As borrowing costs rise, debt is becoming a bigger concern for consumers, businesses and the government. In its most recent Global Financial Stability Report, the International Monetary Fund has warned about the growing debt overhang occurring in different economies.2 The U.S. ran a budget deficit of 3.5% of gross domestic product (GDP) last year, which was the highest of any industrialized nation other than Japan, and that deficit is expected to increase this year.3 This only adds to the U.S. overall government debt, which was at 78% of GDP in net terms as of Dec. 31, 2017.3 It currently takes a significant 8% of U.S. government revenues to service the outstanding debt, but with debt growing and, more importantly, rates rising, Moody’s estimates that this will increase to a whopping 20.4% by 2027.4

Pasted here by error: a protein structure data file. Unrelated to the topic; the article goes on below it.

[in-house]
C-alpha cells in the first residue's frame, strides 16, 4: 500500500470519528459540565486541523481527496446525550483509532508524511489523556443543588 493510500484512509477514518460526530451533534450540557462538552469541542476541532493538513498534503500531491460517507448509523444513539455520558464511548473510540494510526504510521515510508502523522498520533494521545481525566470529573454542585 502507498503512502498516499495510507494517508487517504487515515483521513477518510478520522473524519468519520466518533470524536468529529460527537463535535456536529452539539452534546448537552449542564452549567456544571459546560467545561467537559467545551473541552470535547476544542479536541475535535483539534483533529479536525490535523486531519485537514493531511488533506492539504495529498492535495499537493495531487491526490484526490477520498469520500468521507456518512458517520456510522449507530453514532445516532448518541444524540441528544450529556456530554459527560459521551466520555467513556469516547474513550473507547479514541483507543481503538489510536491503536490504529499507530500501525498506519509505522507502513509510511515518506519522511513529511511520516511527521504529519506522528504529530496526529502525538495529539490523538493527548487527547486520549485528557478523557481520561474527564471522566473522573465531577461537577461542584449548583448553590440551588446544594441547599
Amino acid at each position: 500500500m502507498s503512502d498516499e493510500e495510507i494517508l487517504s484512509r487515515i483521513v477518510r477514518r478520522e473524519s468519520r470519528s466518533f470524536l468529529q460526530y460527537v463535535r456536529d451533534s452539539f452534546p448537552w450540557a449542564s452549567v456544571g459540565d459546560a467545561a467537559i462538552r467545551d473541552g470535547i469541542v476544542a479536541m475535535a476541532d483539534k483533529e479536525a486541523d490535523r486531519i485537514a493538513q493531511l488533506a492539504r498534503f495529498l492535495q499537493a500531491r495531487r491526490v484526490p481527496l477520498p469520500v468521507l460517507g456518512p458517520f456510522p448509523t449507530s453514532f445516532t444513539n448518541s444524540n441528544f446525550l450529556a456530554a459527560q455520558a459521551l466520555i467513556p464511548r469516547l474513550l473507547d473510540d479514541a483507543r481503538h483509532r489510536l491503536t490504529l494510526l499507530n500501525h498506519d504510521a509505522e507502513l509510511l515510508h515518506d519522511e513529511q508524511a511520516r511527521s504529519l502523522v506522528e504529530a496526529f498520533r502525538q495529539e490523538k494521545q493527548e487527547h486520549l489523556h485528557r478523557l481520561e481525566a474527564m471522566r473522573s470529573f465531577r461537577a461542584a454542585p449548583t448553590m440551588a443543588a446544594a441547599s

Contributing to the problem is that the average term to maturity on U.S. debt is under six years5 (well below other developed countries such as the U.K.), meaning that most of America’s lower-yielding bonds must be exchanged for more expensive debt in the next five to 10 years, further raising future interest costs. This problem is not isolated to the U.S. and may have negative effects on debtholders in any economy where rates are rising. For example, Canadian homeowners may come under pressure given that they have either adjustable rate mortgages or short-term fixed rate mortgages that must be refinanced in the next decade.
4. Protectionism persists
This past weekend, China announced that retaliatory tariffs on 128 goods constituting about $3 billion in U.S. imports would be implemented starting April 2; many agricultural products will be affected by these tariffs. Also over the weekend, U.S. President Donald Trump once again threatened that the U.S. will walk away from the North American Free Trade Agreement, tying the issue to the building of a wall between the U.S. and Mexico. Some economists have downplayed the importance of the tariffs announced thus far; however, I would caution against dismissing them. Protectionist actions could easily multiply quickly as rhetoric amps up.